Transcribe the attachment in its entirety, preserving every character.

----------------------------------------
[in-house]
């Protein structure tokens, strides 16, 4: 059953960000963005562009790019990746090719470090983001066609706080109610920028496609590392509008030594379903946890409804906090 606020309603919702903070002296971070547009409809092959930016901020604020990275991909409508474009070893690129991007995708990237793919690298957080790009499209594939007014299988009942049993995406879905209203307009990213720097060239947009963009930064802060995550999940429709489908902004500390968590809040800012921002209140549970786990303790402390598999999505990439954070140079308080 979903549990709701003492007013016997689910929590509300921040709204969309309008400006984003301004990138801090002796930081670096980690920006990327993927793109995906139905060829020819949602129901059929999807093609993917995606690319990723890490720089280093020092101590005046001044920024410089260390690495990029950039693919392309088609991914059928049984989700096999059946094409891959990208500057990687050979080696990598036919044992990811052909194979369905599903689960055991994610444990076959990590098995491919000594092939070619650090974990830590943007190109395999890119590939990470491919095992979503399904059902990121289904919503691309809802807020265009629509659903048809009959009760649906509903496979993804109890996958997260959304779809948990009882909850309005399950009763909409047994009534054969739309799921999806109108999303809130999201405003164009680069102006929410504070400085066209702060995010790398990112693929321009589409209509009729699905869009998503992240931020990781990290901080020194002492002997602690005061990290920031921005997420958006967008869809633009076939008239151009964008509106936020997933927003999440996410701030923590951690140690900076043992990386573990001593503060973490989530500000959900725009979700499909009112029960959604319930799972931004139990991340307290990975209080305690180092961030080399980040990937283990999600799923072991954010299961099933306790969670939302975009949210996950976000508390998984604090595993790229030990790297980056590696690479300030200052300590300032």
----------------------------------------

[in-house]
């Protein structure tokens, strides 16, 4: 059953960000963005562009790019990746090719470090983001066609706080109610920028496609590392509008030594379903946890409804906090 606020309603919702903070002296971070547009409809092959930016901020604020990275991909409508474009070893690129991007995708990237793919690298957080790009499209594939007014299988009942049993995406879905209203307009990213720097060239947009963009930064802060995550999940429709489908902004500390968590809040800012921002209140549970786990303790402390598999999505990439954070140079308080 979903549990709701003492007013016997689910929590509300921040709204969309309008400006984003301004990138801090002796930081670096980690920006990327993927793109995906139905060829020819949602129901059929999807093609993917995606690319990723890490720089280093020092101590005046001044920024410089260390690495990029950039693919392309088609991914059928049984989700096999059946094409891959990208500057990687050979080696990598036919044992990811052909194979369905599903689960055991994610444990076959990590098995491919000594092939070619650090974990830590943007190109395999890119590939990470491919095992979503399904059902990121289904919503691309809802807020265009629509659903048809009959009760649906509903496979993804109890996958997260959304779809948990009882909850309005399950009763909409047994009534054969739309799921999806109108999303809130999201405003164009680069102006929410504070400085066209702060995010790398990112693929321009589409209509009729699905869009998503992240931020990781990290901080020194002492002997602690005061990290920031921005997420958006967008869809633009076939008239151009964008509106936020997933927003999440996410701030923590951690140690900076043992990386573990001593503060973490989530500000959900725009979700499909009112029960959604319930799972931004139990991340307290990975209080305690180092961030080399980040990937283990999600799923072991954010299961099933306790969670939302975009949210996950976000508390998984604090595993790229030990790297980056590696690479300030200052300590300032």